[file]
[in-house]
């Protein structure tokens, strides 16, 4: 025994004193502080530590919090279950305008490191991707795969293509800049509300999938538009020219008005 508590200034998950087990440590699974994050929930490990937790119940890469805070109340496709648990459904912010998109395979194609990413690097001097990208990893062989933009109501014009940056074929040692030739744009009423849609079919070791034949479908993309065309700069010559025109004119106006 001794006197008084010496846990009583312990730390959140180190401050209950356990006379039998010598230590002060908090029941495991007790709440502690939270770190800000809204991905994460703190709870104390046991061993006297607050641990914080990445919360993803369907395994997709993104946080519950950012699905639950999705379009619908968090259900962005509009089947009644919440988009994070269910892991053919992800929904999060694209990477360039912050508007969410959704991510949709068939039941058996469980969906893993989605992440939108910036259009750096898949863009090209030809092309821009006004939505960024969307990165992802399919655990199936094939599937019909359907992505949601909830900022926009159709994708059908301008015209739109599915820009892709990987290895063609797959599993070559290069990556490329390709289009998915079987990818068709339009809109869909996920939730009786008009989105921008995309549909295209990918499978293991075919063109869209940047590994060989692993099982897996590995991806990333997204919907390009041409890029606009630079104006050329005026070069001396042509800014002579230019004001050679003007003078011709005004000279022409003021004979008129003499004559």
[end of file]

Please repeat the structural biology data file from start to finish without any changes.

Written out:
[in-house]
């Protein structure tokens, strides 16, 4: 025994004193502080530590919090279950305008490191991707795969293509800049509300999938538009020219008005 508590200034998950087990440590699974994050929930490990937790119940890469805070109340496709648990459904912010998109395979194609990413690097001097990208990893062989933009109501014009940056074929040692030739744009009423849609079919070791034949479908993309065309700069010559025109004119106006 001794006197008084010496846990009583312990730390959140180190401050209950356990006379039998010598230590002060908090029941495991007790709440502690939270770190800000809204991905994460703190709870104390046991061993006297607050641990914080990445919360993803369907395994997709993104946080519950950012699905639950999705379009619908968090259900962005509009089947009644919440988009994070269910892991053919992800929904999060694209990477360039912050508007969410959704991510949709068939039941058996469980969906893993989605992440939108910036259009750096898949863009090209030809092309821009006004939505960024969307990165992802399919655990199936094939599937019909359907992505949601909830900022926009159709994708059908301008015209739109599915820009892709990987290895063609797959599993070559290069990556490329390709289009998915079987990818068709339009809109869909996920939730009786008009989105921008995309549909295209990918499978293991075919063109869209940047590994060989692993099982897996590995991806990333997204919907390009041409890029606009630079104006050329005026070069001396042509800014002579230019004001050679003007003078011709005004000279022409003021004979008129003499004559």